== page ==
Sade ‘Soldiers’ On With Sixth Album
Notoriously reclusive British quartet Sade, led by singer-songwriter Sade Adu, may have taken a decade-long break between releasing albums, but their labored approach to recording music has paid off. Last night, Epic Records held an exclusive listening party for the band’s sixth album ‘Soldier of Love,’ a diverse collection of tracks threaded together by Adu’s mysteriously engaging vocals and the group’s relaxed compositions.
“No songs were written ahead of time,” explained guitarist Stuart Matthewman in a previously-recorded statement played before the album. “That’s why it takes so long … All of the band members live on different continents,” he added before studio footage of the group recording the album and behind-the-scenes clips from the set for the ‘Soldier of Love’ music video were shown.
Though the band admits to having struggled during the recording sessions, ‘Soldier of Love’ is much creamier and calmer than their concerted efforts would suggest. With ten tracks spread over 45 minutes, the album incorporates livelier, more hip-hop inflected rhythms into the band’s previous sound. Kicking off with the syrupy jam ‘The Moon and the Sky,’ ‘Soldier of Love’ immediately sets the smooth tone by recalling the low-calorie hue of ’90s R&B, with Sade cooing, “You could have let me love anyone” and “Why didn’t you come get me last time?”
After the six-minute version of lead single ‘Soldier of Love,’ the group pulls back on the instrumental reigns and lets the album breathe with ‘Morning Bird,’ a track built on a lingering piano melody, emphatic kick drum and sporadic tambourine. “You are the blood of me,” Sade whispers before kicking her vocals up an octave. “How could you? You are the river/I told this life, how could you/You are the morning day, you sang me into life.”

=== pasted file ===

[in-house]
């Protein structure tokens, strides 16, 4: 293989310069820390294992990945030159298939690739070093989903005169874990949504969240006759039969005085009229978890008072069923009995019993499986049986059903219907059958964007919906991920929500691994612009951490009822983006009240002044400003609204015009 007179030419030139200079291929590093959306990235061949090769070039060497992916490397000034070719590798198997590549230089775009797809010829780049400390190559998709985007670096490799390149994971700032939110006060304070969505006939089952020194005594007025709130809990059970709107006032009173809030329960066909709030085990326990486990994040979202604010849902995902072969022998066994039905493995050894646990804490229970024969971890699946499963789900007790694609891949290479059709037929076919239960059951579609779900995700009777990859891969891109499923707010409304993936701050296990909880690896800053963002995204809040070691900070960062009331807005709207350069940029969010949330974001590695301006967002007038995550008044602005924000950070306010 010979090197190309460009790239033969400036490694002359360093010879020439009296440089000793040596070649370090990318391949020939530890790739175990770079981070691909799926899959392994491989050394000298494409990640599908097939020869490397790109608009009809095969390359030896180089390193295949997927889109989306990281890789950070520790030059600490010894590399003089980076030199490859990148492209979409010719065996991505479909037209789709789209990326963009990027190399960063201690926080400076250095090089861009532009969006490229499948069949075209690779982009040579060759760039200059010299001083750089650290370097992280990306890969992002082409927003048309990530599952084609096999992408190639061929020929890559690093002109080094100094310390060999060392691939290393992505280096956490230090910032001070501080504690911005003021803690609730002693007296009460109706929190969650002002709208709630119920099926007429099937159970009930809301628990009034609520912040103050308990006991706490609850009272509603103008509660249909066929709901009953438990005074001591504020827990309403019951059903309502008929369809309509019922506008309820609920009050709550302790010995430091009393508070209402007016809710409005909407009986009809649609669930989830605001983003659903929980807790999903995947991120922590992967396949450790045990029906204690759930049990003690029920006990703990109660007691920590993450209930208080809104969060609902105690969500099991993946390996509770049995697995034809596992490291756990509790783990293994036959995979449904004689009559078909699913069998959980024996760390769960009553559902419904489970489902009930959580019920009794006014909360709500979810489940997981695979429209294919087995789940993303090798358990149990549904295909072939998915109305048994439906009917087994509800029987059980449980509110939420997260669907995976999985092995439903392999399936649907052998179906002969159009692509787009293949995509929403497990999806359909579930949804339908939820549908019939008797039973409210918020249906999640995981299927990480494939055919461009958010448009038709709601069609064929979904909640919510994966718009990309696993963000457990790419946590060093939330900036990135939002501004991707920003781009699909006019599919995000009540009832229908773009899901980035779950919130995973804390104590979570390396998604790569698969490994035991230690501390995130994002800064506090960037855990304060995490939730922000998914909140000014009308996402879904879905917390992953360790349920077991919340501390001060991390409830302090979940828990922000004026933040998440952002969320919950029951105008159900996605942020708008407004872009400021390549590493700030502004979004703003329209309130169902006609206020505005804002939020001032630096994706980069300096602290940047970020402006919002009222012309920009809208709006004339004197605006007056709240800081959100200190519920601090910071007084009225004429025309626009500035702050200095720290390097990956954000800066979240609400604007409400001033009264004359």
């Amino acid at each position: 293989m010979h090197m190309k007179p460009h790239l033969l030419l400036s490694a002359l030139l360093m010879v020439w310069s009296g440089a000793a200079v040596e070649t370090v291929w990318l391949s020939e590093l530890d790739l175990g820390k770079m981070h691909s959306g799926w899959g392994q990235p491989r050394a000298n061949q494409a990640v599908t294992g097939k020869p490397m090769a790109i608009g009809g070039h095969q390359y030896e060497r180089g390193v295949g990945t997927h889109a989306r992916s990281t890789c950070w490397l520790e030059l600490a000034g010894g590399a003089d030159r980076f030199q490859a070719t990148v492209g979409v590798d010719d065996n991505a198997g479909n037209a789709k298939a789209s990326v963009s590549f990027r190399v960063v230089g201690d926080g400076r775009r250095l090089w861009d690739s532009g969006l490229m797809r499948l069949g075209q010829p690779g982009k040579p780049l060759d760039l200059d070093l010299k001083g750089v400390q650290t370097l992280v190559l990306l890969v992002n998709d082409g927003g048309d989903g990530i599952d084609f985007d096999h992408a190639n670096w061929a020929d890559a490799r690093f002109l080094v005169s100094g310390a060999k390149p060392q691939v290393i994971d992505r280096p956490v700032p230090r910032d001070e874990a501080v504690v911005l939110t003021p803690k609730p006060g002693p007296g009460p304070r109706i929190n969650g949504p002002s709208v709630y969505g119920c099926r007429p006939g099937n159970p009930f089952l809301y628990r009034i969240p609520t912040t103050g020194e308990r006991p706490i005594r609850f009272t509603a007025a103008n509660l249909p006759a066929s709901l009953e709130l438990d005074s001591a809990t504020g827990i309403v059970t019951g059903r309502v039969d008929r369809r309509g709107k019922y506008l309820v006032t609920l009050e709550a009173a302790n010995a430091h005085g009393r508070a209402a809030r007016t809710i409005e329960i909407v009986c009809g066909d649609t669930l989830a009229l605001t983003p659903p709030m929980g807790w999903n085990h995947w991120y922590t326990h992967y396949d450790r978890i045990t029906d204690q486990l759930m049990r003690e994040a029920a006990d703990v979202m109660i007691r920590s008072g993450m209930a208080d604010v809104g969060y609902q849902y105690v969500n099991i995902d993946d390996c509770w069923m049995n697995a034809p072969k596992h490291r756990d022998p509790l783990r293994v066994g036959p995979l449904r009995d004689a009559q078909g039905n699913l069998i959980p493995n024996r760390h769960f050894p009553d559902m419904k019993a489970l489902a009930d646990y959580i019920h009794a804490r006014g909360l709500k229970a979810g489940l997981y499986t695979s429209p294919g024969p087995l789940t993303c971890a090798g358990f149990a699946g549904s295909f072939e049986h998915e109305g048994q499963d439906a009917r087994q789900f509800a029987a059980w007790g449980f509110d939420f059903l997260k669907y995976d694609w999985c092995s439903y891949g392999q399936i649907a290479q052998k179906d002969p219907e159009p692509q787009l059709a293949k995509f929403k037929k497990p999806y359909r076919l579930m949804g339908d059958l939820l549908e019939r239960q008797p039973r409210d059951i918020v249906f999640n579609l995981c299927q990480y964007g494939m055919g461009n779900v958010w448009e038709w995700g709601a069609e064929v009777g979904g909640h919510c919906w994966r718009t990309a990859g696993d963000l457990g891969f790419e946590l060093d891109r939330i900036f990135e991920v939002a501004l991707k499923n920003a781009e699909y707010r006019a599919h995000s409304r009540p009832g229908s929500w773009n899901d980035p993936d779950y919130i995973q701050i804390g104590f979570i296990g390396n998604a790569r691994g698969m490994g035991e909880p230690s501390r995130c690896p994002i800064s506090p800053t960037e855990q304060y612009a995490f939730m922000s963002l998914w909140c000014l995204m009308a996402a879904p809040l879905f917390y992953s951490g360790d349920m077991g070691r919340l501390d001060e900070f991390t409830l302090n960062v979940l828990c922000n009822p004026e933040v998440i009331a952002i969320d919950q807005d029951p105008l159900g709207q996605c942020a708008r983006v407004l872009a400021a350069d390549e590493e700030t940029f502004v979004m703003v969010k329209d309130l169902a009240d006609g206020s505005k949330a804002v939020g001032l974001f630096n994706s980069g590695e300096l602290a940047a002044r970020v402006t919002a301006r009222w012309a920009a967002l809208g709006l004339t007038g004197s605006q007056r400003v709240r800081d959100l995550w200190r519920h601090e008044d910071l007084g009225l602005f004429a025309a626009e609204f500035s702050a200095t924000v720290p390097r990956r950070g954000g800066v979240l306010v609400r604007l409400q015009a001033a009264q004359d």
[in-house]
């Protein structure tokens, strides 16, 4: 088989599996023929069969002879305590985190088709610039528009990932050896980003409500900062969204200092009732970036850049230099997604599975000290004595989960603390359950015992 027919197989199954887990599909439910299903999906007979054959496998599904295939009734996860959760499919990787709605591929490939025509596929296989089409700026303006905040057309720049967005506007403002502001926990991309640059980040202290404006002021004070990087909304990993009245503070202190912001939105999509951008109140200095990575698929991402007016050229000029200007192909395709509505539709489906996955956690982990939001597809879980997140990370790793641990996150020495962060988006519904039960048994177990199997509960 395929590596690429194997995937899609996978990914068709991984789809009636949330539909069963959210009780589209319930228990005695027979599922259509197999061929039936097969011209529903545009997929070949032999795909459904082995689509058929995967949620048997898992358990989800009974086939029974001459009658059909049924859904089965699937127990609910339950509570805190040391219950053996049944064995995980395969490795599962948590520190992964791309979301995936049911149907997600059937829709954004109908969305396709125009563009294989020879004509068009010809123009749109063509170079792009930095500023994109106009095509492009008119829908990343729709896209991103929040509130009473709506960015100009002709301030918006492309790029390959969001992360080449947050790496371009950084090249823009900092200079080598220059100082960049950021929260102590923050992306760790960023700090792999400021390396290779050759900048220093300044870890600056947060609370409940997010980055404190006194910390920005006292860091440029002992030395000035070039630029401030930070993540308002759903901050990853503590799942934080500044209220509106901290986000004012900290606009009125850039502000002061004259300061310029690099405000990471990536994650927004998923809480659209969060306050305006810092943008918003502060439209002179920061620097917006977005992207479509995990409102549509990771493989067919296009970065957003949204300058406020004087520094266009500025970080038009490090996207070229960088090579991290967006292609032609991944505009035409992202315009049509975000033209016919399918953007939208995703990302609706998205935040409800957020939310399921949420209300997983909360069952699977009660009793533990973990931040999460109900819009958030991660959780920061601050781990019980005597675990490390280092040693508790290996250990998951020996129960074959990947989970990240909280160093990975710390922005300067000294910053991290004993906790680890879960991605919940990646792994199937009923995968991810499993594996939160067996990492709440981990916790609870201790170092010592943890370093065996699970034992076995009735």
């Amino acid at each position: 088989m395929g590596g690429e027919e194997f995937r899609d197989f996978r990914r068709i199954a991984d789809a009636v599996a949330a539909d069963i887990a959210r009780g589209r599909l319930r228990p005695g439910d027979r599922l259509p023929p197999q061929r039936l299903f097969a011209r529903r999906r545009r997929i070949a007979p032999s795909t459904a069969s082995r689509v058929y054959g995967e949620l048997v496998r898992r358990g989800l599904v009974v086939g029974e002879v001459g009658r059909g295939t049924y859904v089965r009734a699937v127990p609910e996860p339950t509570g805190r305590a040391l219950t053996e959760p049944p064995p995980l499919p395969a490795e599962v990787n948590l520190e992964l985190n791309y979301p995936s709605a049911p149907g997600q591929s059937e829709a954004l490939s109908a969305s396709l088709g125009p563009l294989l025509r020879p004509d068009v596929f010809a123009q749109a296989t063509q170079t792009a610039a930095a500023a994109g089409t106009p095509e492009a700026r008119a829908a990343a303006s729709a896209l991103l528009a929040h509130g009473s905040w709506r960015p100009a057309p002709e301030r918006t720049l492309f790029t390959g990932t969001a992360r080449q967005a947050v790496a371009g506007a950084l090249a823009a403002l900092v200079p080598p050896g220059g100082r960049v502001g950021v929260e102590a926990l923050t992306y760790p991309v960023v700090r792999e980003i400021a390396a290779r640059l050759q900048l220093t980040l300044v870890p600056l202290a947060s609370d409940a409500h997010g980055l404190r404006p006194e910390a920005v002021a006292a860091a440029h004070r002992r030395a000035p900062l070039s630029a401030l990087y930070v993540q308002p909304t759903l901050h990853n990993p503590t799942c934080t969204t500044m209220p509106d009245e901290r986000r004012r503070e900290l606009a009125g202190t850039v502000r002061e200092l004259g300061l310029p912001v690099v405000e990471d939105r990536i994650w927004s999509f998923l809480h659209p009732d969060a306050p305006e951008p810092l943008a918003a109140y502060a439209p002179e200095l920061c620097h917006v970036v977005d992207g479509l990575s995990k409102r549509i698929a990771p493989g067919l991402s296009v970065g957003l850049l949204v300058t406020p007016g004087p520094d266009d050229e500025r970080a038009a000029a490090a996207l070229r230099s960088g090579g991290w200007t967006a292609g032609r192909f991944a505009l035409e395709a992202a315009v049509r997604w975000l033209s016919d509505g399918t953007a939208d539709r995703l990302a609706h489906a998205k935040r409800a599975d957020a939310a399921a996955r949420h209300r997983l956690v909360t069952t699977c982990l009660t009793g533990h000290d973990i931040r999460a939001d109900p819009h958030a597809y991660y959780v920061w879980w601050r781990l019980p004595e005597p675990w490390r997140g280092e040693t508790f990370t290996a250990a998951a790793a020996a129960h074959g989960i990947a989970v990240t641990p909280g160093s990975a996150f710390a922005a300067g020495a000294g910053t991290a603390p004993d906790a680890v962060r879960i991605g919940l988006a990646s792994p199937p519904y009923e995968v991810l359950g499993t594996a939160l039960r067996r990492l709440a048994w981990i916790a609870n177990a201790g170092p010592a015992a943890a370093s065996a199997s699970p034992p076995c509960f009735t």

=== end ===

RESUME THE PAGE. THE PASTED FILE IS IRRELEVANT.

On the rest of the album, the group dabbles in brighter fare (the hip-hop-tinged ‘Babyfather’ and spaghetti Western-inspired ‘Be That Easy’), but they also include songs performed in the classic lounge style that put them on the map back when they debuted in 1984. ‘Skin’ is supple and sultry with its vague, buried vocals that whisper, “I love you so/Sometimes love has to let go,” while ‘Bring Me Home’ boasts acid drum hits as Sade moans, “Let the tide take me/I won’t fight, I’ve cried the tears.”
‘Soldier of Love’ ends on a mellow note with ‘The Safest Place,’ resting on a comfortable groove complete with cellos, spidery acoustic guitar plucks and a string section. It’s a smoky, victorious conclusion to the album, conveying the group as complacent and placid as they’ve ever been.